Carter-Finley Stadium

Over 56,000 fans decked in black and white watch the Wolfpack come away with a 24-13 win over James Madison on Saturday, Sept. 1, 2018 in Carter-Finley Stadium.

Last week, North Carolina Gov. Roy Cooper signed House Bill 389, which allows beer and wine sales in college stadiums. This shift provides NC State and other in-state institutions with a valuable opportunity for additional revenue and should increase fan satisfaction. NC State should embrace beer sales and end pass-outs.

The Wolfpack faithful are known for creating a raucous environment in Carter-Finley Stadium, but far too often the crowd thins during halftime and stays that way for the remainder of the game. With the “pass-out” system, ticketholders can leave the stadium at half and return later. The system is designed to cater to tailgaters and fans who wish to drink alcohol. Head football coach Dave Doeren sees the benefits in-stadium alcohol sales present at football games for keeping fans in the stands during the second half. 

“It definitely gives them the option to not leave,” Doeren said in an interview with PackPride. “If that's why they were going out in the parking lot, then they'll have that option not to. Being a 15-minute halftime, save their legs a little bit, let them relax and watch some of the halftime stuff on the TVs.”

NC State Athletic Director Boo Corrigan has kept his cards close to the chest regarding his stance on pass-outs in an interview with PackPride. Corrigan would only say his department would monitor the progress of the bill and reevaluate after it passed or failed.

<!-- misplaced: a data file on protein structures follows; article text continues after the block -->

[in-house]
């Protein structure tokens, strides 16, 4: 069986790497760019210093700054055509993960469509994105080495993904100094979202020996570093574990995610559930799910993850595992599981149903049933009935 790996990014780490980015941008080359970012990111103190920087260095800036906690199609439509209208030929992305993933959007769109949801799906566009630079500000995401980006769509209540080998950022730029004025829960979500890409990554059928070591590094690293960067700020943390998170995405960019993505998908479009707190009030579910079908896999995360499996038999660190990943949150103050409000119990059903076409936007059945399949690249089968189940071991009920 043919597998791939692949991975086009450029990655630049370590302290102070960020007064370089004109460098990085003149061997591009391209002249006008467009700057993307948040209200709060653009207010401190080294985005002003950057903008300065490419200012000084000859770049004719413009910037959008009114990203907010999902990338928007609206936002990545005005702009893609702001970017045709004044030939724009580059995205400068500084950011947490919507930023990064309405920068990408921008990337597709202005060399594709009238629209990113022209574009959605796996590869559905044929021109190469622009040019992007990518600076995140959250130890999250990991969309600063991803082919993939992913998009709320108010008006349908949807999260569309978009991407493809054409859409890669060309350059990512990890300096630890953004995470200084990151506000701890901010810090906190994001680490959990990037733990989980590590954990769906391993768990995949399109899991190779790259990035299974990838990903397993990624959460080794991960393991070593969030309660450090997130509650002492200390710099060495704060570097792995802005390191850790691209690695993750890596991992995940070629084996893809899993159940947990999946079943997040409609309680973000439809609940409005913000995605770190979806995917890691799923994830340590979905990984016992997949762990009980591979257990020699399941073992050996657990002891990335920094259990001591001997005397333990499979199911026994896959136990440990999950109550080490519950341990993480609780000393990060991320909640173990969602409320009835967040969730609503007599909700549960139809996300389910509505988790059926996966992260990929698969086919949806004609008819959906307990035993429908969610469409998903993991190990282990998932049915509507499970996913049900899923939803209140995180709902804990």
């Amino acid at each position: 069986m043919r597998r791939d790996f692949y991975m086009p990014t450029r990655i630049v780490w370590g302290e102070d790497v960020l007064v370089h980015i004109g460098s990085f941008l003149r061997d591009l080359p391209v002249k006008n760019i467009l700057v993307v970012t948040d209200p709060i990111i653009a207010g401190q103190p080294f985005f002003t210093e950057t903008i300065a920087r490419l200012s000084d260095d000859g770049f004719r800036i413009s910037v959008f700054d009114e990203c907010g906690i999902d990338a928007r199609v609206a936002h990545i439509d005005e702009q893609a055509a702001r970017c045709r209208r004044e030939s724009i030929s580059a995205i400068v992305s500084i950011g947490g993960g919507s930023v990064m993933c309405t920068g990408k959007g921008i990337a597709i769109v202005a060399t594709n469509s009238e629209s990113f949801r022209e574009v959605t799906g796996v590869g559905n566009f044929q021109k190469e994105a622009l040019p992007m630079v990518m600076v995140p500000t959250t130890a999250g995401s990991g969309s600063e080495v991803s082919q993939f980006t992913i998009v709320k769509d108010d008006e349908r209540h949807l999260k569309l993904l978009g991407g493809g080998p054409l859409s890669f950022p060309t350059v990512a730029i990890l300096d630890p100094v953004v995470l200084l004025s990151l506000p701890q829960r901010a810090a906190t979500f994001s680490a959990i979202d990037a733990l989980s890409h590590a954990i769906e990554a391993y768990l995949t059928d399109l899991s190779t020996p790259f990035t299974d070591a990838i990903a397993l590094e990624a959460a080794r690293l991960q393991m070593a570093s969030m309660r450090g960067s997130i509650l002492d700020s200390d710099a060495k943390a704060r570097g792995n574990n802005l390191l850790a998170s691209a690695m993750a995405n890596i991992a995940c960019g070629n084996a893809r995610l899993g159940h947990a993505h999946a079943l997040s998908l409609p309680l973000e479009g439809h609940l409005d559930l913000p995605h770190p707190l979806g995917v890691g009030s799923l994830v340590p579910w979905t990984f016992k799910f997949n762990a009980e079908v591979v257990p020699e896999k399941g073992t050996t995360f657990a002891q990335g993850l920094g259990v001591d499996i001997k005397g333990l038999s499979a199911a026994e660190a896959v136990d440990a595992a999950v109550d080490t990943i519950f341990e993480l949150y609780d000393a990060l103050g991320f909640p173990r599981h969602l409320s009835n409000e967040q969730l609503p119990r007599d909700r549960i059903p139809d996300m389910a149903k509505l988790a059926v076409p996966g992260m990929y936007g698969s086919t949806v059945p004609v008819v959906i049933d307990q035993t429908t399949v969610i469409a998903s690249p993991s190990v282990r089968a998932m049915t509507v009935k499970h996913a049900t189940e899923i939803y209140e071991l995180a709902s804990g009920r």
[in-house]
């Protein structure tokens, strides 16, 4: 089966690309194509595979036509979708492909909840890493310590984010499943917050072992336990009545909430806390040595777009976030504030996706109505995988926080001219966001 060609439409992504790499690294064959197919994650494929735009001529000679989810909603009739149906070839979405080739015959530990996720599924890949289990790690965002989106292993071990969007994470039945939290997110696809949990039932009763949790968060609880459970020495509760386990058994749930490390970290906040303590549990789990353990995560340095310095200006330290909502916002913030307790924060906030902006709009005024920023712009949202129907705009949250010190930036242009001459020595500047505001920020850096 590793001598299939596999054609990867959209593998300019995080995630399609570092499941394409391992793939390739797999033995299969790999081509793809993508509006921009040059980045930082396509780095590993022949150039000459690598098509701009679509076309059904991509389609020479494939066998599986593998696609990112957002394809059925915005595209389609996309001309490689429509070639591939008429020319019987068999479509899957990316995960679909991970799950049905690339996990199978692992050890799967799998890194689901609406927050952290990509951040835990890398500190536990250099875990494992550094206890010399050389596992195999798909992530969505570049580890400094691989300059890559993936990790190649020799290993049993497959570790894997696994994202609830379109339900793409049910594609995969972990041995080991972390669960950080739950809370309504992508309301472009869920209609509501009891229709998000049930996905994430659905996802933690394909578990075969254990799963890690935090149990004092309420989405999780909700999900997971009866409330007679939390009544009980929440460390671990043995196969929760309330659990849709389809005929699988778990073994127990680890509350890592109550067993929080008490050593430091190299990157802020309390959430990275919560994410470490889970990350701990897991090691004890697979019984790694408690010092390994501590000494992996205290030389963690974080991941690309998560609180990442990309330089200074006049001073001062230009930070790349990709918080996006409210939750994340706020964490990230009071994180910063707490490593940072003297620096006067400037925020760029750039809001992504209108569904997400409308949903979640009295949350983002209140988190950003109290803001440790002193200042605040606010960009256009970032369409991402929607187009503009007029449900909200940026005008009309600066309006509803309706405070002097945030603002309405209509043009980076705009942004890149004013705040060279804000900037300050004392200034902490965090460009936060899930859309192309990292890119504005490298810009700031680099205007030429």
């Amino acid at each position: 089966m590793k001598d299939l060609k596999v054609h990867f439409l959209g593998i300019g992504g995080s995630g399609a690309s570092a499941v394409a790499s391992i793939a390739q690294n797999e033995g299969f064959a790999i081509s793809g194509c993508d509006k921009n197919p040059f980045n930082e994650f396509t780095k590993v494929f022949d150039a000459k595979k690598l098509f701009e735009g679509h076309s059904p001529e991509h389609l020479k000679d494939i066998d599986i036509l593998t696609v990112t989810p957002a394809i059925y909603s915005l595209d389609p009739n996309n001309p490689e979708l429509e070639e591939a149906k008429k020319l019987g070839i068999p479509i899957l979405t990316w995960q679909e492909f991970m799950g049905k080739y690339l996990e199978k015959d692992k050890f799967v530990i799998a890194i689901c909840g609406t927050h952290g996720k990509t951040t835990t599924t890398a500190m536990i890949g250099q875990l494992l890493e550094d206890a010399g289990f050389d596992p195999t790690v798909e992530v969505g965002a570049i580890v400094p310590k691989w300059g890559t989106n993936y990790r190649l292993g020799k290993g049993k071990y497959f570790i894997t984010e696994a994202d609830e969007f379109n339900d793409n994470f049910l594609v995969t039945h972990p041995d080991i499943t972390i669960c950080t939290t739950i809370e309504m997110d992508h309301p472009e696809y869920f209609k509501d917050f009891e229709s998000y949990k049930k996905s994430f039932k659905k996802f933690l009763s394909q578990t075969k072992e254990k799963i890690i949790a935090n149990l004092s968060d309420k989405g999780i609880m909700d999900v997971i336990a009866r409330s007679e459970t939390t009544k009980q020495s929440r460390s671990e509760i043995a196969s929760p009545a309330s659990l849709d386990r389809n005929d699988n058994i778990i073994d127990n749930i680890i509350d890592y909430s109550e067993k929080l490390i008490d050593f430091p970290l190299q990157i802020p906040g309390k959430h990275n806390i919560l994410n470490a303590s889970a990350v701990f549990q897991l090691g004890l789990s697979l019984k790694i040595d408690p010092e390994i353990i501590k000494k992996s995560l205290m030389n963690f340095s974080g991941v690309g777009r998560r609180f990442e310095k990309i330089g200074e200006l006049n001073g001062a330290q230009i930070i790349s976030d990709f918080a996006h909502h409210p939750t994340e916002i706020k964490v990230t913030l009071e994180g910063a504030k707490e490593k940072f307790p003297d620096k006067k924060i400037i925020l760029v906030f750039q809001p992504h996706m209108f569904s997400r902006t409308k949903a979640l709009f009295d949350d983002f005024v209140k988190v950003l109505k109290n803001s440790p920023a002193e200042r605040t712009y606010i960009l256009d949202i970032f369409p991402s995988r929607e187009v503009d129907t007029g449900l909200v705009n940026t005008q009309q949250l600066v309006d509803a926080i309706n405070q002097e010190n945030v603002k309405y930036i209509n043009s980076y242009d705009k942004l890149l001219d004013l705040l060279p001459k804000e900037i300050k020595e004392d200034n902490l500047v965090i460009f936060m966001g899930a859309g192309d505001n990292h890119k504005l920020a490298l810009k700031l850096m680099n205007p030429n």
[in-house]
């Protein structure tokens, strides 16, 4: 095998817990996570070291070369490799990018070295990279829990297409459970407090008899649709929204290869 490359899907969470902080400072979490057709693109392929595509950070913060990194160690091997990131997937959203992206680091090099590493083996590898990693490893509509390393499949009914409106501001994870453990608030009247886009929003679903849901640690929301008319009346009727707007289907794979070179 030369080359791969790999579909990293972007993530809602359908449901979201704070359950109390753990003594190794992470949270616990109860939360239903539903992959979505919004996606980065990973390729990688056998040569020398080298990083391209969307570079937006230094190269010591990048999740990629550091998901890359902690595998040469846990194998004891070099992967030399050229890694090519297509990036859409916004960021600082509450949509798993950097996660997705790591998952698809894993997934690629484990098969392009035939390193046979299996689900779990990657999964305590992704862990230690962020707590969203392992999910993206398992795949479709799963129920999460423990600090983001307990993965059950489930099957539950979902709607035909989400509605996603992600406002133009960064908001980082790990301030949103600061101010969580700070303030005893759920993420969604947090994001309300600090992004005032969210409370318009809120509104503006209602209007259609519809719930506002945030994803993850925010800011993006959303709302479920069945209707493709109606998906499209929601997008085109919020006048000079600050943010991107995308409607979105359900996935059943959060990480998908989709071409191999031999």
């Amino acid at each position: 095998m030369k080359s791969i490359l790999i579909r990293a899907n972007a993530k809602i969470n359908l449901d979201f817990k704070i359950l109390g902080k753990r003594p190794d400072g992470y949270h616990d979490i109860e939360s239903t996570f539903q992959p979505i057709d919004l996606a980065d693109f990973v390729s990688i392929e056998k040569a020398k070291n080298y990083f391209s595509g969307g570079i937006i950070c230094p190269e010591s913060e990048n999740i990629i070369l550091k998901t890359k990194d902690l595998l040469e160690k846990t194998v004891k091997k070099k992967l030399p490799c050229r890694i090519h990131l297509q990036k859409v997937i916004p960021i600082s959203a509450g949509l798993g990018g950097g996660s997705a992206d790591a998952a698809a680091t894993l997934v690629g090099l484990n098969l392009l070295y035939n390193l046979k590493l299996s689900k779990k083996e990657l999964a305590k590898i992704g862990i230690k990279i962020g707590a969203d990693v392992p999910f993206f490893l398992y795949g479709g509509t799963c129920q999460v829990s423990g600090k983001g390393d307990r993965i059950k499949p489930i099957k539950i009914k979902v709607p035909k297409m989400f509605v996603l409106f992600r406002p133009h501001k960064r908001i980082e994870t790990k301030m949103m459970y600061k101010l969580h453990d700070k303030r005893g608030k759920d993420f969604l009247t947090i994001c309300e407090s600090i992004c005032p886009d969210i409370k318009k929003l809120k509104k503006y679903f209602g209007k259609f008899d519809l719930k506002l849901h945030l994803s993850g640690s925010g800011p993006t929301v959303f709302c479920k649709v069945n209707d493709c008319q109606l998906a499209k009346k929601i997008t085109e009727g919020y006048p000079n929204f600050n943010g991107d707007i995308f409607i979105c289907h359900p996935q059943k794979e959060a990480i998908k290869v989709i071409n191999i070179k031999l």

“The pass-outs have nothing to do with that policy or that law and what's going to go on there,” Corrigan told PackPride. “As soon as the law gets passed, if it does get passed, we'll adjust at that time and make our decisions about what we're going to do.”

Aside from keeping fans in the stands, alcohol sales will generate additional revenue, which will help NC State’s athletics department even the odds. Of the eight ACC schools for which figures were available, the school’s athletics revenue ranked second to last as of 2017, according to USA Today. Under former AD Debbie Yow, NC State’s sports punched above their weight, flourishing across the board despite having less money backing them. With money from beer sales, University Athletics could continue to find higher and higher ceilings.

“Obviously it generates revenue for the university and for the program as well, which everybody's in favor of that,” Doeren told PackPride. 

For NC State, the benefits outweigh the costs in regard to on-site beer sales at sporting events. Beer sales for general admission ticket holders should be a no-brainer, with pass-outs seeing their days come to a close.

“We have one of the best game days in the country in the first and second quarter,” Doeren told PackPride. “It'd be awesome to be able to keep it that way in the third.”